blossoming


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blos·som

 (blŏs′əm)
n.
1. A flower or cluster of flowers.
2. The condition or time of flowering: peach trees in blossom.
3. A condition or period of maximum development. See Synonyms at bloom1.
intr.v. blos·somed, blos·som·ing, blos·soms
1. To come into flower; bloom.
2. To develop; flourish: The child blossomed into a beauty.

[Middle English, from Old English blōstm; see bhel- in Indo-European roots.]

blos′som·y adj.
ThesaurusAntonymsRelated WordsSynonymsLegend:
Noun1.blossoming - the time and process of budding and unfolding of blossomsblossoming - the time and process of budding and unfolding of blossoms
growing, growth, ontogenesis, ontogeny, maturation, development - (biology) the process of an individual organism growing organically; a purely biological unfolding of events involved in an organism changing gradually from a simple to a more complex level; "he proposed an indicator of osseous development in children"
Translations
منوّر، مُزهر
rozkvétající
blomstrende
blómstrandi
çiçek açmışçiçekligelişen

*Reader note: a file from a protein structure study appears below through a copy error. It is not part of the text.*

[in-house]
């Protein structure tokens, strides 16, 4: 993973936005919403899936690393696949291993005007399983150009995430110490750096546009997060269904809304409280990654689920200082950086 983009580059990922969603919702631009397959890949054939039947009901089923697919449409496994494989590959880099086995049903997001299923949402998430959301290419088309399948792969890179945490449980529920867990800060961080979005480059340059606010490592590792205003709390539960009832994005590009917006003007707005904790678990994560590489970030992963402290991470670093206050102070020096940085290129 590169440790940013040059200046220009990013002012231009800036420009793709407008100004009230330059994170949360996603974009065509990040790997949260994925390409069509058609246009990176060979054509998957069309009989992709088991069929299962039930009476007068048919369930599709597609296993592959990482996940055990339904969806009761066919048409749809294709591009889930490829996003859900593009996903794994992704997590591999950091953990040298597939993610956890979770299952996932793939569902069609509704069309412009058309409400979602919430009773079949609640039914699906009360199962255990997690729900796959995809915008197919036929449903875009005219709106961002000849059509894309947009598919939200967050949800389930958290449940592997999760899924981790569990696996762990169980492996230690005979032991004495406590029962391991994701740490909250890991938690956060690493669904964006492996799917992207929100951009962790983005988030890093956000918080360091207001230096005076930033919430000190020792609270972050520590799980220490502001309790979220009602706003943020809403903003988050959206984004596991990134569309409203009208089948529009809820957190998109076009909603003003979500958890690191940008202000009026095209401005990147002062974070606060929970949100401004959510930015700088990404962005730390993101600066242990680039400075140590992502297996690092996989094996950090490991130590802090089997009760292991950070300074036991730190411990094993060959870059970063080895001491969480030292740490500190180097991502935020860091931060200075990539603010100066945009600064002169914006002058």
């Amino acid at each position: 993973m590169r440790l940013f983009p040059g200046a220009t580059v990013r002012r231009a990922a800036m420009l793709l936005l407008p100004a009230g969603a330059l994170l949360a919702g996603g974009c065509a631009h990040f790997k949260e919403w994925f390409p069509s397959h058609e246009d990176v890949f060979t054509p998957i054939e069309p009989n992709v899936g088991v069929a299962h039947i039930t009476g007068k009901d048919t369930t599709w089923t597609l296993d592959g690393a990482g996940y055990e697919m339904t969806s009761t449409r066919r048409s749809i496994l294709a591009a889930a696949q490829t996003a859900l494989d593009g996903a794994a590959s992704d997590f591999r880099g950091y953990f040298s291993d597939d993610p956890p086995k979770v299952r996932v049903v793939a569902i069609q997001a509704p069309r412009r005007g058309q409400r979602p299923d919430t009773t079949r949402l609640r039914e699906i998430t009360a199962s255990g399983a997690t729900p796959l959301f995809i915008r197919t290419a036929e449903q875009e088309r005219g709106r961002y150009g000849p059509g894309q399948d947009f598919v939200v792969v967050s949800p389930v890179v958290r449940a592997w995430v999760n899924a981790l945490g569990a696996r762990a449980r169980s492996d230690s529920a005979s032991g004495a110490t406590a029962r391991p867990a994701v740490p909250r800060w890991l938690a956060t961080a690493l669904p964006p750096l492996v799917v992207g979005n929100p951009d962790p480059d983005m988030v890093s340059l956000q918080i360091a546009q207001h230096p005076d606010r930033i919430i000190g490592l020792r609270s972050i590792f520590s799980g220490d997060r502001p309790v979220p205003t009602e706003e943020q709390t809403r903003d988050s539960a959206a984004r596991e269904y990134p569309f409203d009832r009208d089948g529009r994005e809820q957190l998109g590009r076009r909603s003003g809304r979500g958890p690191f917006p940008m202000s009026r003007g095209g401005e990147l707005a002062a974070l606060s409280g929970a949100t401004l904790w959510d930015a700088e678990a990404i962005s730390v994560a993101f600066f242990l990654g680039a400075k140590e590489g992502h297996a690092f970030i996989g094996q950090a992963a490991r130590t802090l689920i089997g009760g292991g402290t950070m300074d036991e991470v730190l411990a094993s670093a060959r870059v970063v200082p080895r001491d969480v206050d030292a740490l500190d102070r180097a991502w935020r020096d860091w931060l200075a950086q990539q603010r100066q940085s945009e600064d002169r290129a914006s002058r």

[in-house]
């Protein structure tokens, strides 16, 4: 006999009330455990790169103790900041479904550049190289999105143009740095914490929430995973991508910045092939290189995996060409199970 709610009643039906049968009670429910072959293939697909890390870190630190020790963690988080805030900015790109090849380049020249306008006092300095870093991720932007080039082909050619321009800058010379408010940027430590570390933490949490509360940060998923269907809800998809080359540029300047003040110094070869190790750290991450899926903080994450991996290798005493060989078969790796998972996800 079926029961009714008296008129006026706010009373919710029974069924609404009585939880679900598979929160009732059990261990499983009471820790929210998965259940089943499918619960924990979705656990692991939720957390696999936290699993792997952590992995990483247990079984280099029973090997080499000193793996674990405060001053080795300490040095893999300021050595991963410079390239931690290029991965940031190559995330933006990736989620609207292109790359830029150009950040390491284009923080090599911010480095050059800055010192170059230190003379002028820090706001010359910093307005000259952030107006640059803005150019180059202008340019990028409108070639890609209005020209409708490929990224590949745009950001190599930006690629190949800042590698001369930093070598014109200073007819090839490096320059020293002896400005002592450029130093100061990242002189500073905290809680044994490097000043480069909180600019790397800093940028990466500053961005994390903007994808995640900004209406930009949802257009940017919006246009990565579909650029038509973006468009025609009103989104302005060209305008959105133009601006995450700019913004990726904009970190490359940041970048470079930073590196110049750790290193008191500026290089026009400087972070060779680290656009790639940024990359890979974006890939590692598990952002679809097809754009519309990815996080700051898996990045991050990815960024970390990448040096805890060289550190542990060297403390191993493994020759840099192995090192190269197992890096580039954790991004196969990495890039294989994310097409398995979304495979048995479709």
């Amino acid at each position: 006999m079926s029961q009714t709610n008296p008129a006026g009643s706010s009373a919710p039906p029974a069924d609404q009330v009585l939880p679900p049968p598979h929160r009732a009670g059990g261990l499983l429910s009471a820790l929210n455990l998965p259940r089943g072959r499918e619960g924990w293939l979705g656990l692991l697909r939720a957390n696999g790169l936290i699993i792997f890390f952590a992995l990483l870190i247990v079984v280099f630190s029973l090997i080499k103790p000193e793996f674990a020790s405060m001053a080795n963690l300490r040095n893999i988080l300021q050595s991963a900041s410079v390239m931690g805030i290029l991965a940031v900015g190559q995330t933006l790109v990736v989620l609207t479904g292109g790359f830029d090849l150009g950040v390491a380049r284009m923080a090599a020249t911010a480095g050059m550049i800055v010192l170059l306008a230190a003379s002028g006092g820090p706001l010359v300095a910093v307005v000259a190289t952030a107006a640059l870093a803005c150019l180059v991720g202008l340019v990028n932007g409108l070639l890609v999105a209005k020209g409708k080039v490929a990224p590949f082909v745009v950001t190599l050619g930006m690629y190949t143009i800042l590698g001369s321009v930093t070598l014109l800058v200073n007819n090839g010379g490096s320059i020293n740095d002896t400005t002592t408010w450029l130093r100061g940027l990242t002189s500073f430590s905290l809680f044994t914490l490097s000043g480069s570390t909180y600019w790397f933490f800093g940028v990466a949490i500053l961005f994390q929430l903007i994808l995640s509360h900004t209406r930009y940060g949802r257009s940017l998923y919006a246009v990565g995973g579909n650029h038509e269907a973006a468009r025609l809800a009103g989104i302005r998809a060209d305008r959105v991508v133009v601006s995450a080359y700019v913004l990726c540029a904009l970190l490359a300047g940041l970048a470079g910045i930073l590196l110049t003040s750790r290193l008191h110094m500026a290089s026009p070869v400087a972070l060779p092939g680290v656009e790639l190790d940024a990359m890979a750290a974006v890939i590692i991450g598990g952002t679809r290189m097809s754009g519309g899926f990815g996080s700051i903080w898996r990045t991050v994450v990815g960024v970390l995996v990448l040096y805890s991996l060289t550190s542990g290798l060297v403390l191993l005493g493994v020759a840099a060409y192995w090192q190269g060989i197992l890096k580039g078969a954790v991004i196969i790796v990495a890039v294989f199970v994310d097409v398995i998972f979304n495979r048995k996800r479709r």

blossoming

[ˈblɒsəmɪŋ] népanouissement m

blossom

(ˈblosəm) noun
flowers, especially of a fruit tree. beautiful blossom; apple blossom.
verb
1. to develop flowers. My plant has blossomed.
2. to flourish. She blossomed into a beautiful woman.
ˈblossoming adjective
References in classic literature ?
I was a forlorn old tree, but now that this blossoming vine has wound itself about me and become the life of my life, it is very different.
There were vast heaps of stone, amongst which might be traced the vague and shadowy forms of castles and temples, clothed with a world of blossoming zoophytes, and over which, instead of ivy, sea-weed and fucus threw a thick vegetable mantle.
Such things are sometimes hidden among the sunny fields and behind the blossoming orchards; and the sound of the gurgling brook, if you came close to one spot behind a small bush, would be mingled for your ear with a despairing human sob.
Kotuko and the girl took hold of hands and smiled, for the clear, full roar of the surge among the ice reminded them of salmon and reindeer time and the smell of blossoming ground- willows.
In London nothing interested her but the theatres and the shops; and she found the theatres less exciting than the Paris cafes chantants where, under the blossoming horse-chestnuts of the Champs Elysees, she had had the novel experience of looking down from the restaurant terrace on an audience of "cocottes," and having her husband interpret to her as much of the songs as he thought suitable for bridal ears.